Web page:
Congress has officially passed the American Rescue Plan Act of 2021, President Joe Biden’s $1.9 trillion stimulus package. With it comes a significant boost for arts and culture.
The relief bill includes $470 million earmarked for cultural organizations, with $135 million each for the National Endowment for the Arts and the National Endowment for the Humanities, and $200 million for the Institute of Museum and Library Services (IMLS).
The bulk of the NEA and NEH funding—60 percent—is set aside for direct grants and relevant administrative expenses for programming related to the pandemic. The rest will go to state arts agencies and regional arts organizations to help support local institutions and nonprofits.
It’s a big step up from the $75 million each that the NEA and the NEH received in the first stimulus deal last March, and the $5.25 million boosts to their annual budgets approved in December’s emergency spending package, which was part of a larger omnibus spending bill for the year.
With the signatures of House Speaker Nancy Pelosi and Senate Majority Leader Chuck Schumer on the new bill, all that remains is for the president to sign it into law. “This legislation is about giving the backbone of this nation—the essential workers, the working people who built this country, the people who keep this country going—a fighting chance,” Biden said in a statement.
Former President Donald Trump unsuccessfully fought to dissolve the NEA throughout his time in office. But the endowment’s budget actually increased over the last four years, up from $149.8 million at the start of his term.
The $135 million relief grants for the NEA and NEH serve to almost double their budgets in 2021. But even when combined with earlier aid, the latest round of funding still falls far short of the $4 billion in funding the arts sector had called for in the #CongressSaveCulture campaign launched by New York’s Metropolitan Museum of Art just over a year ago.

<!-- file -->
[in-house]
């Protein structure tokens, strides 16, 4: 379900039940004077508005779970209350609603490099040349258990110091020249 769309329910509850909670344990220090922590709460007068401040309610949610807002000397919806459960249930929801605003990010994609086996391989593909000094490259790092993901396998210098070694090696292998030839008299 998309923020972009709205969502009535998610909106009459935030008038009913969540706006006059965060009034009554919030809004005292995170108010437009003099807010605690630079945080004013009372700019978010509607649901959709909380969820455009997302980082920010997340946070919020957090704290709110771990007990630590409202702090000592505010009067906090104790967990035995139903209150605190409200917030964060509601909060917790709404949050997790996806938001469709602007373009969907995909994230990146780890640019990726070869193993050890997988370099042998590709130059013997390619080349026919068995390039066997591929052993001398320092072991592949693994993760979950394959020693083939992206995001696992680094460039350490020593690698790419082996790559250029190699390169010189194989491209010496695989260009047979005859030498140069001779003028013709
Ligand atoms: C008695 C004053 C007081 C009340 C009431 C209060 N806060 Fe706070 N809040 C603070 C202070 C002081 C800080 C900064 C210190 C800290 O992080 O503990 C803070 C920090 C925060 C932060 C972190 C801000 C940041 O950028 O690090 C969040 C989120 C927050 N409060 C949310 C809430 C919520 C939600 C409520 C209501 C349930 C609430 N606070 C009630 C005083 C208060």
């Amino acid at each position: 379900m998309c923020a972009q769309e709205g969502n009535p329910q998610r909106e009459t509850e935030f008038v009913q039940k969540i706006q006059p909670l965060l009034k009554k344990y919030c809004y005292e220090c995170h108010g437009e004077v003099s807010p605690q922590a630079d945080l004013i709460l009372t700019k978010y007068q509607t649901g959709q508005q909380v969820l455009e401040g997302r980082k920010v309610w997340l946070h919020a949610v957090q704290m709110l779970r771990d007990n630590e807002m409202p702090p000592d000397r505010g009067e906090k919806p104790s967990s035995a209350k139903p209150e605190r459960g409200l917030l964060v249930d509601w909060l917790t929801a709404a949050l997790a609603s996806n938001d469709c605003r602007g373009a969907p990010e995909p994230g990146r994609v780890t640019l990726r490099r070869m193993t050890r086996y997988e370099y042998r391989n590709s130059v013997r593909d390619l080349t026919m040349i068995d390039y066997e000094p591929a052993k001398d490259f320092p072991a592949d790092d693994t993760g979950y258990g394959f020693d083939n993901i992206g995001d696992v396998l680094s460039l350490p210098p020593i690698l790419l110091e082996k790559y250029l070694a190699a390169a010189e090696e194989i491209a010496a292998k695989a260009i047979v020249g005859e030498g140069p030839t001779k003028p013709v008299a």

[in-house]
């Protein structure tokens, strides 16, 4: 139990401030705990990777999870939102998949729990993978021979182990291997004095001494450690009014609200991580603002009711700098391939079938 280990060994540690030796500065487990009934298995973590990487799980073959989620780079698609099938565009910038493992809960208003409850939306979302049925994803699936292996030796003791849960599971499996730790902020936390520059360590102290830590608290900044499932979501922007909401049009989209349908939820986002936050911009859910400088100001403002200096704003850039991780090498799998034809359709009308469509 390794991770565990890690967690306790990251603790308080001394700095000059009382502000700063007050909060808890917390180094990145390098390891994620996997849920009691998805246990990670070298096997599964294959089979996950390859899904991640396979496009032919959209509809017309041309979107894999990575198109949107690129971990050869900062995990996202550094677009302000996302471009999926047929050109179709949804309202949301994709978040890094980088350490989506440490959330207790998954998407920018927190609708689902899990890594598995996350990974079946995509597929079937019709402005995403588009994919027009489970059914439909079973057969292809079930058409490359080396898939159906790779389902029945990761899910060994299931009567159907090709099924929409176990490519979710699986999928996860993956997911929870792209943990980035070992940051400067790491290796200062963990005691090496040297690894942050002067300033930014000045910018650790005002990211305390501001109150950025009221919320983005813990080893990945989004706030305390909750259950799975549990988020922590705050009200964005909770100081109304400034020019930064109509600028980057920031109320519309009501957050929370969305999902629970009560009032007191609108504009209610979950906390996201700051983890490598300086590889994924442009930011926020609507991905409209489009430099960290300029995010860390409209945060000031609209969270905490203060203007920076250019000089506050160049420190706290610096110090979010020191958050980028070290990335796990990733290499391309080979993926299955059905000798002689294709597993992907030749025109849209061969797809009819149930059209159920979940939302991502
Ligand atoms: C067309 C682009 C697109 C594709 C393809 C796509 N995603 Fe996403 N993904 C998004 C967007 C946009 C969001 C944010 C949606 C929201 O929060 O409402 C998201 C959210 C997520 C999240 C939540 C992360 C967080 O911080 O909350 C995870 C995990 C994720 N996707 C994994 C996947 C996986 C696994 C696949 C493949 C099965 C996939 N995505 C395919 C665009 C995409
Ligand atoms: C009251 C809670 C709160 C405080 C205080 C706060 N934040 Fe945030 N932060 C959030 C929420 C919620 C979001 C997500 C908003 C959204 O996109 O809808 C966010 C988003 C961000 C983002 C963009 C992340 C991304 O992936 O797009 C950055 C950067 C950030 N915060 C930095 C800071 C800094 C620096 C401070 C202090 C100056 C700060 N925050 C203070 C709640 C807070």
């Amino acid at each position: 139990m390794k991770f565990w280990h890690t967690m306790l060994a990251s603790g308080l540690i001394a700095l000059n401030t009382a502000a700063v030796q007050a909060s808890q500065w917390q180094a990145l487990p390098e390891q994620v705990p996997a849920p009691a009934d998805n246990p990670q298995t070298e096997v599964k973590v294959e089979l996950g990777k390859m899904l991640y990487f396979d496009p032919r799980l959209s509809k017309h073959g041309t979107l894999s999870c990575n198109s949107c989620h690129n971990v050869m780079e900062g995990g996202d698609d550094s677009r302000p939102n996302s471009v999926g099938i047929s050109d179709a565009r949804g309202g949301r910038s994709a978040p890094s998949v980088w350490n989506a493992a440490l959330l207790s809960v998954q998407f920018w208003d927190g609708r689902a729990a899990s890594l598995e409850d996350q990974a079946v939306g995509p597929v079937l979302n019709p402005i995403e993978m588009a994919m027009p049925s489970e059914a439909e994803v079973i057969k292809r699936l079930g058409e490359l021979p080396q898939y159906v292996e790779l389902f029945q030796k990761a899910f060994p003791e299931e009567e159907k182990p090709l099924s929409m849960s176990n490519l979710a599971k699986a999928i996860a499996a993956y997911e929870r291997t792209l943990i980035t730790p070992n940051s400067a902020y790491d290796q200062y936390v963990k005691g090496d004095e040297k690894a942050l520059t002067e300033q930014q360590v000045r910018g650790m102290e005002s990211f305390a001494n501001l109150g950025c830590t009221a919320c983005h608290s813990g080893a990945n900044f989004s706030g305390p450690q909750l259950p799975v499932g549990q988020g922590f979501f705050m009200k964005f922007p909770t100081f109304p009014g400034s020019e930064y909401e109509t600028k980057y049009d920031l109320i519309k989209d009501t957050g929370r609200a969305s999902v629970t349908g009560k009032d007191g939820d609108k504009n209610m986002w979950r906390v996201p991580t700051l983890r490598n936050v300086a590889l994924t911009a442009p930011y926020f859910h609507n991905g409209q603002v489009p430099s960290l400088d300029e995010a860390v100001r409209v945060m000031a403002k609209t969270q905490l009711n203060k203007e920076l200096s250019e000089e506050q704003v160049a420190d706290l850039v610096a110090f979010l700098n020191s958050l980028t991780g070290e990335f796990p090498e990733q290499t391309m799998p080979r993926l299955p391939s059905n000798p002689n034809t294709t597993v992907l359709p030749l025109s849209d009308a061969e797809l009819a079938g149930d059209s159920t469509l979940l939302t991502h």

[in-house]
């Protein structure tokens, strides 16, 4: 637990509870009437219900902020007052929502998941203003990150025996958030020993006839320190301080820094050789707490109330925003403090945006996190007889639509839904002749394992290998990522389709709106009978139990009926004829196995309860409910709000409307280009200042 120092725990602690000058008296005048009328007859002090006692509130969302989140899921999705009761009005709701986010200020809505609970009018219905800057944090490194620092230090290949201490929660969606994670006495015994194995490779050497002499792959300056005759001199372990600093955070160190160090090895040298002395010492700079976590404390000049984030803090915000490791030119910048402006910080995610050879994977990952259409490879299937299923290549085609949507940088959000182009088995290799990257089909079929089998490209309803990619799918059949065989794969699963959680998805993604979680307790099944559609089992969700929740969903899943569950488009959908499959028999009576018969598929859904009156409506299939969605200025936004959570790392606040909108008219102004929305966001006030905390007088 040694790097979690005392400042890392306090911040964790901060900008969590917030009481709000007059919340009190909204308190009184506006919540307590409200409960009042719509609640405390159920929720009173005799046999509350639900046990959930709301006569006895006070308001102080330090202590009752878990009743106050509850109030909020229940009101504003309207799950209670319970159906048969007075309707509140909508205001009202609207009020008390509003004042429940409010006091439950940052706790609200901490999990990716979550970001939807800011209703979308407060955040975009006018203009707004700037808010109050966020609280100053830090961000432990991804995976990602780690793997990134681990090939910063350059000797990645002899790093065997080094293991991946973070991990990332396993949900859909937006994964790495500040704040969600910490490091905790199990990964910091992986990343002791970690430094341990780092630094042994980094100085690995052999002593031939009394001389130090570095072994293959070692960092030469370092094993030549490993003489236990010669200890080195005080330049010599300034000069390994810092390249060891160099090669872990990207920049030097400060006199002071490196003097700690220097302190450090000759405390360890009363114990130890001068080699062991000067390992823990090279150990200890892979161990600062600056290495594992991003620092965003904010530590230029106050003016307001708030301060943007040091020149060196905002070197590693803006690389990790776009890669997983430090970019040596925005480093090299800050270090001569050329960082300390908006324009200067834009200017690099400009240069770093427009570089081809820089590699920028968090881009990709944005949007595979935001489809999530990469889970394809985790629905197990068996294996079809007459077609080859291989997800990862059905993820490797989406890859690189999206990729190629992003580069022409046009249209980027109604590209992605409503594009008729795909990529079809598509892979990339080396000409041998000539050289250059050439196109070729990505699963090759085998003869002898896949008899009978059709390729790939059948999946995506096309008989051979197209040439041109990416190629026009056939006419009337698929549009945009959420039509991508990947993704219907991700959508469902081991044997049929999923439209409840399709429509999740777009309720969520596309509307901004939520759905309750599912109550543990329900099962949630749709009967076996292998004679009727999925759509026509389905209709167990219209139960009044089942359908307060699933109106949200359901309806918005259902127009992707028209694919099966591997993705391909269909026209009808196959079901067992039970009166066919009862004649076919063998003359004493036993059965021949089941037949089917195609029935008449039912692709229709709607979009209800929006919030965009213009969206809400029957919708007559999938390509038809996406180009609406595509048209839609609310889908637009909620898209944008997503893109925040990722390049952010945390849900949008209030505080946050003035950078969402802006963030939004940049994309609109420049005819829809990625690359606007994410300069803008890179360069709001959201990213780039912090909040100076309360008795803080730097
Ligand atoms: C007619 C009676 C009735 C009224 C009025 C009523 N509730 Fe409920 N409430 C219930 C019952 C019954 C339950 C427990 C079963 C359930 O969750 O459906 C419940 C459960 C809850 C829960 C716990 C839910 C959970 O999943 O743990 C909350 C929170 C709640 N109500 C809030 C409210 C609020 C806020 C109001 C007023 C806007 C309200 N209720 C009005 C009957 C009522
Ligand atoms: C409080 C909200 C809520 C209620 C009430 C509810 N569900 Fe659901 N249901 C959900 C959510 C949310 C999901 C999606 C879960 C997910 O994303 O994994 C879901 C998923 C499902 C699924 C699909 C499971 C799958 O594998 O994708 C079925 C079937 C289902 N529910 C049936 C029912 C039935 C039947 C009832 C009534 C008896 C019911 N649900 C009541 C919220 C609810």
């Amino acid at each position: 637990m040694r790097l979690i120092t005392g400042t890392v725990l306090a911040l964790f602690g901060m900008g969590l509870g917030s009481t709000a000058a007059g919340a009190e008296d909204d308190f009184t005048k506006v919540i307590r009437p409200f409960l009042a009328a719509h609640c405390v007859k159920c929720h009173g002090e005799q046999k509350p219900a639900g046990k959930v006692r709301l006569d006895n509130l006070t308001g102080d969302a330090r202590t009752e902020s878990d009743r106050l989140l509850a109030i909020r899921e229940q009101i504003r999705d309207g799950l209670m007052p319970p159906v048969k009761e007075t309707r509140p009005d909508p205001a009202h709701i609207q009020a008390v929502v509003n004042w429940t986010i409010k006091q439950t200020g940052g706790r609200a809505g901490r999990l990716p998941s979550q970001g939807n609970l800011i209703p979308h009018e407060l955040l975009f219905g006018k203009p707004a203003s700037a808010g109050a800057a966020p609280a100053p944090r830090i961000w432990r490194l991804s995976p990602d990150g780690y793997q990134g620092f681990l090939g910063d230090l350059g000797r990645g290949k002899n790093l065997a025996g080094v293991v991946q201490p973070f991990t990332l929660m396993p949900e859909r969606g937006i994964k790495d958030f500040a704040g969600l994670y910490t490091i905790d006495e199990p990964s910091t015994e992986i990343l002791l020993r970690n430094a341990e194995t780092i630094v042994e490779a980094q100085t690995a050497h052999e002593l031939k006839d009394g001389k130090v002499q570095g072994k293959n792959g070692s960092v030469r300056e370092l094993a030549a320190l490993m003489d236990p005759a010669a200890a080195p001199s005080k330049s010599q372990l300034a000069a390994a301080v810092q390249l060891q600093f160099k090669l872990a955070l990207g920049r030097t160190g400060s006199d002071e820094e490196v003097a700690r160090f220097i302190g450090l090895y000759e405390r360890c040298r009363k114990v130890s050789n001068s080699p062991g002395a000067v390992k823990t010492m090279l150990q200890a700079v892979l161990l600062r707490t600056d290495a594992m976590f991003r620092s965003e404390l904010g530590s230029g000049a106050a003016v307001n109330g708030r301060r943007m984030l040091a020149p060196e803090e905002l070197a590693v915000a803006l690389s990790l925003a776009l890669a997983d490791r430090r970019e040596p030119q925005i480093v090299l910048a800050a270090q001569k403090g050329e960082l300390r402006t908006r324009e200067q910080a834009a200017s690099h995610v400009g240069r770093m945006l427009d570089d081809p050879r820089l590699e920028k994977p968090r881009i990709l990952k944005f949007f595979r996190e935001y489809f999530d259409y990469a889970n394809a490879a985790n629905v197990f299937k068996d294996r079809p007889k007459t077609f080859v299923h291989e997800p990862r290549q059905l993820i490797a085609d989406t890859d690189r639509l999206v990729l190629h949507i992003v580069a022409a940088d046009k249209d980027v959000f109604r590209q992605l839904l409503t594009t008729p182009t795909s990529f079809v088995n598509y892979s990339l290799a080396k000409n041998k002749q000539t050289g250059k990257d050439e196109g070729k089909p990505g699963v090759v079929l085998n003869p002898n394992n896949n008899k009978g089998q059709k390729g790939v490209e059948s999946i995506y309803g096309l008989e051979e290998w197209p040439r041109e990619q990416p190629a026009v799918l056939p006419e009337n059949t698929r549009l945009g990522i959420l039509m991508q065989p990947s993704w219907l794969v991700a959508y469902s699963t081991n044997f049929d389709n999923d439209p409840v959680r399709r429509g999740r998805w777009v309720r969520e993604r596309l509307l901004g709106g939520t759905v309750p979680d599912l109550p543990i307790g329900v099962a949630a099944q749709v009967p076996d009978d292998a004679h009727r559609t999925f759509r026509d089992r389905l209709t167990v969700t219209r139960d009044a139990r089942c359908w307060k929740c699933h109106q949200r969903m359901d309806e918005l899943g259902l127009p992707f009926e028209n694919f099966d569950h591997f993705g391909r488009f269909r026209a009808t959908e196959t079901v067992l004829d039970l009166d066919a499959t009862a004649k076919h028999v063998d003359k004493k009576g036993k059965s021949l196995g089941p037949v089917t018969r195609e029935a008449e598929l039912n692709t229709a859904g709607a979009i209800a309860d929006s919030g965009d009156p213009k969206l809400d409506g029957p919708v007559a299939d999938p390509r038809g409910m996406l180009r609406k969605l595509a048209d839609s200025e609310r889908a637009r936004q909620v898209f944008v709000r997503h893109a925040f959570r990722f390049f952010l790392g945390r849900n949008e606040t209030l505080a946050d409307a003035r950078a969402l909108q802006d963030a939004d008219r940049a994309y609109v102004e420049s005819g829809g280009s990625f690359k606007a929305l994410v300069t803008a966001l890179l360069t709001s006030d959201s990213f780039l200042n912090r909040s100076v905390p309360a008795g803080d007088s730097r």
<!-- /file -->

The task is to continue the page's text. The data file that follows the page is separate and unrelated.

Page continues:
The nation’s cultural sector has been devastated by the pandemic, with a report from the American Alliance of Museums finding that thousands of US museums may be forced to close. New York City alone lost two thirds of its jobs in its arts, entertainment, and recreation sector over the past year, according to the New York state comptroller’s office.
The new stimulus bill also offers an extension of the Paycheck Protection Program (PPP), which has helped numerous art organizations stay afloat over the past year, as well as offering loans to artists and freelancers. It includes $1,400 checks for individuals who earn up to $75,000 annually or households earning $150,000 or less each year.
Federal unemployment benefits of $300 a week are extended through September, but a provision to increase the minimum wage to $15 an hour over the next five years was cut from the final draft of the bill.
December’s aid package also had $15 billion in funding for live music venues, independent movie theaters, and cultural institutions; and provided authorization for the Women’s History Museum and the National Museum of the American Latino, two new Smithsonian museums to be built on or near the National Mall in Washington, DC.
Follow Artnet News on Facebook:
Want to stay ahead of the art world? Subscribe to our newsletter to get the breaking news, eye-opening interviews, and incisive critical takes that drive the conversation forward.